In many respects Megafaun’s new mini-album Heretofore comes across as a ‘straighter’ record than Gather, Form, and Fly, the band’s excellent debut album from last year. The method is the same in the way they explore tight song structures but also inject space with a kind studied jam feel. Repeated listens also reveal those peculiar idiosyncrasies that made their debut so compelling – those nasally sax skronks on ‘Eagle’ (provided by Slaffrenland), or the pins and needles mid-section of ‘Heretofore’. In cynical mood this experimental edge might seem like an affectation, but the truth is that the band work these ideas together so well that you genuinely can’t see the joins.
The most useful comparison is probably Wilco, who have similarly worked frazzled electronics into traditional song forms, but where their trajectory has been a measured move into experimentation, Megafaun have it there at the source. A track like ‘Carolina Days’ is the obviously Wilco-inflected, and is probably the most straightwforward track here. It displays their adeptness as songwriters, and also the way they work the US landscape into their mythology. With this in mind the electronics become like implanted field recordings, fizzing beneath the surface of the songs.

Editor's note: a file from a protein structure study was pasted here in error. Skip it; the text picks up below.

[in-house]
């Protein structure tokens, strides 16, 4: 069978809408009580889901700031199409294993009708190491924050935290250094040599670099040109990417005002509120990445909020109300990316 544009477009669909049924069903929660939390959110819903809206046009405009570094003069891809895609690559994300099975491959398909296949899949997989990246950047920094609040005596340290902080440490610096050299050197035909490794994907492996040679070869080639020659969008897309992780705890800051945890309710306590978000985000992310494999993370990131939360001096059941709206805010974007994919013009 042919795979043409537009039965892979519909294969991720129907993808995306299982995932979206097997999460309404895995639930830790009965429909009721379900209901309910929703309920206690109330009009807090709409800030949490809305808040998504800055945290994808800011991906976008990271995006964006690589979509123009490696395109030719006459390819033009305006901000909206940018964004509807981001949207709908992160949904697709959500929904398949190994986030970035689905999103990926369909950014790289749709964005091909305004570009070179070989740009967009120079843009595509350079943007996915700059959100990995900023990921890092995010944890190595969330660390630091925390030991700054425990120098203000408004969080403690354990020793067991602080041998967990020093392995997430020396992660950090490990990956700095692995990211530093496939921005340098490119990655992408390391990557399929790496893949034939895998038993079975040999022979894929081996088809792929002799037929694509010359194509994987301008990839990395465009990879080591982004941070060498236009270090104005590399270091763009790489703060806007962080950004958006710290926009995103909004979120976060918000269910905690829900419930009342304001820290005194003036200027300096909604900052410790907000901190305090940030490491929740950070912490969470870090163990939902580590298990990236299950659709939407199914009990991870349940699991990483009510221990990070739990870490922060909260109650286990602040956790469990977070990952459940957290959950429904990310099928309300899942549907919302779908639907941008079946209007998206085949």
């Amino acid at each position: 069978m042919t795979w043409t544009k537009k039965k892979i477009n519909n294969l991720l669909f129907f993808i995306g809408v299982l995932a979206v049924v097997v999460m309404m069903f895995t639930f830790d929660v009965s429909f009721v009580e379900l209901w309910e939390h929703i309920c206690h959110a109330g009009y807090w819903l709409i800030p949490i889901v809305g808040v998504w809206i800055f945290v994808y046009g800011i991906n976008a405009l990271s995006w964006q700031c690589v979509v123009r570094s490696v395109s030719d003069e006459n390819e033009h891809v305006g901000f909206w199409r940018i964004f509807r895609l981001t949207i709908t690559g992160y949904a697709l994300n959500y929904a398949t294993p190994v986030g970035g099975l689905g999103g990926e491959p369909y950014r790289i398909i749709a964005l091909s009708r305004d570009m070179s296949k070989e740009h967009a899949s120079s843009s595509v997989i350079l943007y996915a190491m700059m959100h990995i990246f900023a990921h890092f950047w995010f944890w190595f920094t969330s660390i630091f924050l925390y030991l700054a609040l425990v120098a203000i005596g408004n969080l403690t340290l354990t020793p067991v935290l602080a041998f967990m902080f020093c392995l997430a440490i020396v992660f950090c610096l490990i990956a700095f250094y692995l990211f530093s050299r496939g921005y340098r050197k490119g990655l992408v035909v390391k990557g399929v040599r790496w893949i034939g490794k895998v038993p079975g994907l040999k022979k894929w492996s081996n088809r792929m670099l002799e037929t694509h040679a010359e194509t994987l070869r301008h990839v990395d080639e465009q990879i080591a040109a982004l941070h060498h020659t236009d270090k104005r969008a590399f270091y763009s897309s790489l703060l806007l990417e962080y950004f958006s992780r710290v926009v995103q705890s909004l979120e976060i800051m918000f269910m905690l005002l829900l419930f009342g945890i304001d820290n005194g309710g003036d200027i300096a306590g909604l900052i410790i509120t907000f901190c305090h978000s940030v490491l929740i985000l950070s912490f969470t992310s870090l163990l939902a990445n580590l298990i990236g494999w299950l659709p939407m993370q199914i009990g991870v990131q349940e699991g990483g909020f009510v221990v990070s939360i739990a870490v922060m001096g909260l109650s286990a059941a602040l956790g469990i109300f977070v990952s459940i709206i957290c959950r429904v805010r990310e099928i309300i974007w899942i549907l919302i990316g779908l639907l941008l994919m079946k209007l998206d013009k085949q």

‘Comprovisation for Connor Pass’ is the 12-minute centre piece, and where they display their sonic experiments in full. The track moves from a busy almost free opening section, dominated by percussion, atonal guitar and some ominous, near-buried sax. It sinks into a horn-dominated mid section that might have graced Illinoise if it weren’t so damned determined to avoid an obvious melodic course. The finale, such as it is, is a gentle warm breeze and so effortlessly lovely it makes the preceding 10 minutes entirely worth it, and has a sense all of its own. It’s what makes Megafaun so interesting.
Heretofore ends with the quietly gorgeous ‘Bonnie’s Song’ and the tracks seems to organically fall out of the Comprovisation session. And it’s the way that these moments flow rather than jar that gives the lie to the idea that the compositional methods are in any way a contrivance – they simply meld the experimental and the traditional too damn well, and in just the right doses. Heretofore is yet more evidence that Megafaun are a band to watch out for.